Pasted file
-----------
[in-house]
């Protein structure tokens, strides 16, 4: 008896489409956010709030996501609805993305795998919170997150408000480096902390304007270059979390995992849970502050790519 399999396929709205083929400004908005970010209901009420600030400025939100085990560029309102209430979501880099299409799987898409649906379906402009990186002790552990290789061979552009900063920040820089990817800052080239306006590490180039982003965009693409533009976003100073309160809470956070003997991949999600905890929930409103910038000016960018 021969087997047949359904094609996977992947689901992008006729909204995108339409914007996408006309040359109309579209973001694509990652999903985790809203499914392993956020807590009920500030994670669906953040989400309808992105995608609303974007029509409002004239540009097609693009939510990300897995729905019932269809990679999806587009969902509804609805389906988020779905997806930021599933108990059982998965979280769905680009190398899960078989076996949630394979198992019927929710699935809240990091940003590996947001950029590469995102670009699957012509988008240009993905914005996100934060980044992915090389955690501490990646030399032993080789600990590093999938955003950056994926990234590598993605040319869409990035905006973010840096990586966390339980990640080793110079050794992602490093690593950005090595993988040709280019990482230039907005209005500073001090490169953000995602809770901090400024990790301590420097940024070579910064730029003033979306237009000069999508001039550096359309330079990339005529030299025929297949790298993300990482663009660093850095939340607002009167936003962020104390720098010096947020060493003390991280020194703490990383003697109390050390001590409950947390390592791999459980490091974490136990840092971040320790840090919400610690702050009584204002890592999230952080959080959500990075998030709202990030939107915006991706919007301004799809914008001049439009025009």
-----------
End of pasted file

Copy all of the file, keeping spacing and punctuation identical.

[in-house]
């Protein structure tokens, strides 16, 4: 008896489409956010709030996501609805993305795998919170997150408000480096902390304007270059979390995992849970502050790519 399999396929709205083929400004908005970010209901009420600030400025939100085990560029309102209430979501880099299409799987898409649906379906402009990186002790552990290789061979552009900063920040820089990817800052080239306006590490180039982003965009693409533009976003100073309160809470956070003997991949999600905890929930409103910038000016960018 021969087997047949359904094609996977992947689901992008006729909204995108339409914007996408006309040359109309579209973001694509990652999903985790809203499914392993956020807590009920500030994670669906953040989400309808992105995608609303974007029509409002004239540009097609693009939510990300897995729905019932269809990679999806587009969902509804609805389906988020779905997806930021599933108990059982998965979280769905680009190398899960078989076996949630394979198992019927929710699935809240990091940003590996947001950029590469995102670009699957012509988008240009993905914005996100934060980044992915090389955690501490990646030399032993080789600990590093999938955003950056994926990234590598993605040319869409990035905006973010840096990586966390339980990640080793110079050794992602490093690593950005090595993988040709280019990482230039907005209005500073001090490169953000995602809770901090400024990790301590420097940024070579910064730029003033979306237009000069999508001039550096359309330079990339005529030299025929297949790298993300990482663009660093850095939340607002009167936003962020104390720098010096947020060493003390991280020194703490990383003697109390050390001590409950947390390592791999459980490091974490136990840092971040320790840090919400610690702050009584204002890592999230952080959080959500990075998030709202990030939107915006991706919007301004799809914008001049439009025009």